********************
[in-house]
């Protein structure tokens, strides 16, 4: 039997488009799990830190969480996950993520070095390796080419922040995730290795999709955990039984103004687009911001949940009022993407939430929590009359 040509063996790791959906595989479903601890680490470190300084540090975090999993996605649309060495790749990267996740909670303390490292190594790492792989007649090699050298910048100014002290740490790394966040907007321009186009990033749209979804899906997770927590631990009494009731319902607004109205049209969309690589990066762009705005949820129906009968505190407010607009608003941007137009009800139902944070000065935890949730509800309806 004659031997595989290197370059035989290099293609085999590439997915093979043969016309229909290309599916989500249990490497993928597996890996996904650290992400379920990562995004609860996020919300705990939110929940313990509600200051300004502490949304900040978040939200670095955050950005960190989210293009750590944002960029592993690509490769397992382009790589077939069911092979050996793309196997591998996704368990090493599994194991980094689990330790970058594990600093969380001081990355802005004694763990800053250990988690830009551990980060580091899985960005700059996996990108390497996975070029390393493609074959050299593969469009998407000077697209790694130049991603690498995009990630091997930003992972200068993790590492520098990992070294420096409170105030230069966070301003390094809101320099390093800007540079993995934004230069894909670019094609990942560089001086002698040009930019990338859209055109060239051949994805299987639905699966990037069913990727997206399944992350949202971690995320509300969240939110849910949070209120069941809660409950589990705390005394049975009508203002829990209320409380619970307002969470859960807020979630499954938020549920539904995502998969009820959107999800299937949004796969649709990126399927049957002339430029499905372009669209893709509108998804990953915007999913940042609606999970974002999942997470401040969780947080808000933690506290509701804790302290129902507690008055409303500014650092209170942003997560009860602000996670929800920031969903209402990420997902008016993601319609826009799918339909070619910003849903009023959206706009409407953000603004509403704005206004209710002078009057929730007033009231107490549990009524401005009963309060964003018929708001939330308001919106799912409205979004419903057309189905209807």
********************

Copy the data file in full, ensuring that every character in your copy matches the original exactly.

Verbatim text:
[in-house]
């Protein structure tokens, strides 16, 4: 039997488009799990830190969480996950993520070095390796080419922040995730290795999709955990039984103004687009911001949940009022993407939430929590009359 040509063996790791959906595989479903601890680490470190300084540090975090999993996605649309060495790749990267996740909670303390490292190594790492792989007649090699050298910048100014002290740490790394966040907007321009186009990033749209979804899906997770927590631990009494009731319902607004109205049209969309690589990066762009705005949820129906009968505190407010607009608003941007137009009800139902944070000065935890949730509800309806 004659031997595989290197370059035989290099293609085999590439997915093979043969016309229909290309599916989500249990490497993928597996890996996904650290992400379920990562995004609860996020919300705990939110929940313990509600200051300004502490949304900040978040939200670095955050950005960190989210293009750590944002960029592993690509490769397992382009790589077939069911092979050996793309196997591998996704368990090493599994194991980094689990330790970058594990600093969380001081990355802005004694763990800053250990988690830009551990980060580091899985960005700059996996990108390497996975070029390393493609074959050299593969469009998407000077697209790694130049991603690498995009990630091997930003992972200068993790590492520098990992070294420096409170105030230069966070301003390094809101320099390093800007540079993995934004230069894909670019094609990942560089001086002698040009930019990338859209055109060239051949994805299987639905699966990037069913990727997206399944992350949202971690995320509300969240939110849910949070209120069941809660409950589990705390005394049975009508203002829990209320409380619970307002969470859960807020979630499954938020549920539904995502998969009820959107999800299937949004796969649709990126399927049957002339430029499905372009669209893709509108998804990953915007999913940042609606999970974002999942997470401040969780947080808000933690506290509701804790302290129902507690008055409303500014650092209170942003997560009860602000996670929800920031969903209402990420997902008016993601319609826009799918339909070619910003849903009023959206706009409407953000603004509403704005206004209710002078009057929730007033009231107490549990009524401005009963309060964003018929708001939330308001919106799912409205979004419903057309189905209807």